Monitoring for infection – Blood and bulk milk serology

While FECs are not very sensitive, but definite if possible, individual blood serology detects antibodies against liver fluke from two weeks post infection. They can be useful at certain times (e.g., before housing). Liver fluke serology is very sensitive (positive at exposure) and titres become positive from two weeks after infection. Therefore they are a good indicator whether infection occurred (mainly in the autumn) and if a treatment during the housing period is necessary. This treatment should eliminate liver fluke if the right product is chosen (e.g. triclabendazole two weeks after housing, other products later). Egg counts take 10-12 weeks to become positive (prepatent period), so late infections just before housing would not be detected by an early housing test, and the test is less sensitive, so positive animals can be missed.

Monitoring for infection – Coproantigen tests

This is a relatively new commercially available test which detects fluke digestive enzymes in host faecal samples. It is useful to diagnose individual cases but has not been fully evaluated on mob faecal samples. However, coproangtigen tests will detect fluke infection about 3 – 6weeks before FEC.

Monitoring for infection – Abattoir reports

Abattoir reports can be used as an indication of infection on a farm, however they usually condemn the liver and report with active or historical fluke infection. Also a liver condemned for fluke does not always mean a high level of infection; it could just mean that one adult fluke was seen. Nevertheless it is an indication that fluke (and the mud snail!) is on the farm, and further investigation is required.

Monitoring for infection – NADIS parasite forecast

Fasciolosis forecasts by NADIS animal health are based on the Ollerenshaw predictive model that relates meteorological data to the probable incidence of fasciolosis in particular years. These are published on the NADIS website here.

Quarantine of stock – Biosecurity

Buying in stock brings with it the risk of disease onto a farm that was not present before. This includes the introduction of resistance parasites. Quarantine of bought-in stock should always be undertaken as a biosecurity measure and if there is any doubt over the fluke status, treatment should be considered.

Treating Liver Fluke in Cattle

Sheep and cows

Fasciola hepatica is not (definitive) host specific, it can infect both cattle and sheep, although has more severe effects in sheep. It can also infect horses, mice, rabbits and deer. There are also between 2.5 and 17 million reported cases of human fasciolosis from eating aquatic vegetation (mainly wild watercress) contaminated with infective metacercariae (Ghildiyal et al, 2014).

Flukicide treatments are the most common method of control but they do not have persistent activity so will not prevent re-infection, and triclabendazole resistance has been reported in sheep and cattle (Mitchell et al., 1998; Moll et al., 2000; Thomas et al., 2000, Gordon et al., 2012). All flukicides will effectively kill adult fluke, some (nitroxynil and closantel) will kill the late immature stages but only triclabendazole (which is used extensively in the sheep sector because of the high mortality of acute fasciolosis in sheep) is the only product effective against very early juvenile stages (2 weeks post infection onwards).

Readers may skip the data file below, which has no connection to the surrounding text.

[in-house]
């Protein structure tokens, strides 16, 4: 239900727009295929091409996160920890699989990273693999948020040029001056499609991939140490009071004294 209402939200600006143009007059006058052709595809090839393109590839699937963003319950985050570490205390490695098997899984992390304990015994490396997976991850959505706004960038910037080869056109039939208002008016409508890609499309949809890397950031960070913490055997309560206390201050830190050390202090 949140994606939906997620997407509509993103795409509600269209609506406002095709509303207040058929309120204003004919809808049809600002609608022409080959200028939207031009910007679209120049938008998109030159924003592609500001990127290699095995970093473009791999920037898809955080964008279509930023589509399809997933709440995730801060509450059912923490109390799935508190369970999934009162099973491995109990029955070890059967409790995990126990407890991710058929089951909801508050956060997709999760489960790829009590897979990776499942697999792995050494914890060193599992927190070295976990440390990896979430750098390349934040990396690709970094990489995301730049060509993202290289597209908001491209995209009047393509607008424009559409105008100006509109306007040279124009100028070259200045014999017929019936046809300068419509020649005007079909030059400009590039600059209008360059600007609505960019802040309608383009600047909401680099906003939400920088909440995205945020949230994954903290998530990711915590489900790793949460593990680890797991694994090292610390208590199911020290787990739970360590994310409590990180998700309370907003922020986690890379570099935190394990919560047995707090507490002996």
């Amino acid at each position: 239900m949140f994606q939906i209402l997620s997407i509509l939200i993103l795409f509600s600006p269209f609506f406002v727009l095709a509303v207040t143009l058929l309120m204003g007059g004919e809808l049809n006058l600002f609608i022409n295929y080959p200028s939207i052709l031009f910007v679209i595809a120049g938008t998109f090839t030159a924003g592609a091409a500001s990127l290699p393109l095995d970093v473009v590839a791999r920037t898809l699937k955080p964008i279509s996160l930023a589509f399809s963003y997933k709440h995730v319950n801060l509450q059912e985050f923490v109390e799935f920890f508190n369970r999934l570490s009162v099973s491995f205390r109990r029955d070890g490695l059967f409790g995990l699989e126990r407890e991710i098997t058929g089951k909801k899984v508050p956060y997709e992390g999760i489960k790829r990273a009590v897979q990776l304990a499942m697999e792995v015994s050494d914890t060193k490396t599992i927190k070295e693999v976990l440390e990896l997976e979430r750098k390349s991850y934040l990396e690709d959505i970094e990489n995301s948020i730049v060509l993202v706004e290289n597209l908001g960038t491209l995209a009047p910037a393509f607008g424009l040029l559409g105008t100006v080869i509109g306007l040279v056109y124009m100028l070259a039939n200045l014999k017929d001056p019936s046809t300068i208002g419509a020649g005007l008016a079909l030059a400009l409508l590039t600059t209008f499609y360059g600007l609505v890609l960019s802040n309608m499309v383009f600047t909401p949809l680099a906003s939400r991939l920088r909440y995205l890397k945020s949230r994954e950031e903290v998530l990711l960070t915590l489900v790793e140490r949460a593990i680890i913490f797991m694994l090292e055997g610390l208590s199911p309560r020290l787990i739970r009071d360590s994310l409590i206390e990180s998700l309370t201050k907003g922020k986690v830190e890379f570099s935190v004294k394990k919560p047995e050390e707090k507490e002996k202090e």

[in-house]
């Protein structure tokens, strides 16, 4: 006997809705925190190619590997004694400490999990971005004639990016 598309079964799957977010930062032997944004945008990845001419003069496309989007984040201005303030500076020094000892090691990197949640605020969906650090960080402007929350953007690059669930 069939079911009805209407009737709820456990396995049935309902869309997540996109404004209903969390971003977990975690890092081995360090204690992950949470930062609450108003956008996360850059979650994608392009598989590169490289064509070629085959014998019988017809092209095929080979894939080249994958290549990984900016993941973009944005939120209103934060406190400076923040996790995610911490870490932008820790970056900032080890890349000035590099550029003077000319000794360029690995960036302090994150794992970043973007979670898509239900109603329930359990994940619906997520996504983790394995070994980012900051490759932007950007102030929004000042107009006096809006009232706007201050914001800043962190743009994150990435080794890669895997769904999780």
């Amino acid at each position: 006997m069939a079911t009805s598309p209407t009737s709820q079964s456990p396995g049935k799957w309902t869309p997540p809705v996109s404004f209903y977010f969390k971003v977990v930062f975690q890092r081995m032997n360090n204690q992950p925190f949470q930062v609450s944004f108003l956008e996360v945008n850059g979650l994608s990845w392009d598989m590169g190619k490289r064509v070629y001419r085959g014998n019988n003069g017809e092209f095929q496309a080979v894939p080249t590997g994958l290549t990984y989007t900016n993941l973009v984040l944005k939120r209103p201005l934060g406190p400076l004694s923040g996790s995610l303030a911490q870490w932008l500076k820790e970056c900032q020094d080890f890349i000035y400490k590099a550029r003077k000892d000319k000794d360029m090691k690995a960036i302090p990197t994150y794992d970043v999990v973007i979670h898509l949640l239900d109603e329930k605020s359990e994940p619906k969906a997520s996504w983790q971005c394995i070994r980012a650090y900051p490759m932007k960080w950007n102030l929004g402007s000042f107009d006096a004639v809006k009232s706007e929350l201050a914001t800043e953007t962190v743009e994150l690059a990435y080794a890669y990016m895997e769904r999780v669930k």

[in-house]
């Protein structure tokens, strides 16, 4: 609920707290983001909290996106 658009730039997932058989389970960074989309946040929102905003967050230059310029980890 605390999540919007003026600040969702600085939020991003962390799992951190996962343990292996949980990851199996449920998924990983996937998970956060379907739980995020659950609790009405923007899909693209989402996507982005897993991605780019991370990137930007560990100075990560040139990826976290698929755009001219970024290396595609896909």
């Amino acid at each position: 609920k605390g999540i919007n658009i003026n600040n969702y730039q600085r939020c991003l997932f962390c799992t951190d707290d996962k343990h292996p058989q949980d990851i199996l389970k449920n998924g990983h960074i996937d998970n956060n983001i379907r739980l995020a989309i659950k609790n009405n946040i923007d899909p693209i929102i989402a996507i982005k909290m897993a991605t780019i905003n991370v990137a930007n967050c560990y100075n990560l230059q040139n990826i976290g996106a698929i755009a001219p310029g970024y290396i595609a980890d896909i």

There has been increasing interest in plants with molluscicidal (snail-killing) activity, such as some Eucalyptus spp. (Hammond et al., 1994) and the latex of Euphorbiales spp. (Singh and Agarwal, 1988). However, this research is in its early stages and there is no work quantifying the effect of these plants in the field. More research is required.

Certain sciomyzid fly larvae have been shown to eat mud snails, and this has been put forward as a possible method for the control of snails. Work has been conducted in Ireland on Ilione albiseta to see if this insect could be exploited in the control of fasciolosis (Gormally, 1987, 1988a, 1988b).

Research is being undertaken to develop a vaccine against secretary proteins, which would prevent fluke survival. There are still significant problems to overcome, but there do appear to be some realistic prospects of producing a vaccine against F. hepatica (Mulcahy et al., 1999, Jarayaj et al., 2010). This will be useful to farmers who do have a continuous problem with chronic bovine fasciolosis.

Flukicides – Strategic treatments to reduce pasture contamination

Healthy Cow

Adult cattle do not build immunity to bovine fasciolosis. Due to the long milk withdrawal periods associated with many flukicides, it is recommended that if fluke has been identified as a problem on a dairy farm, that cattle are given a flukicide at drying off. In the UK recent changes in legislation only allow one product to be used in dairy cattle at drying off (Fasinex 240). For infection in lactating cows an adulticide has recently been licenced. Oxyclosanid (Zanil) and some white drenches like albendazole can be given to lactating cows if needed.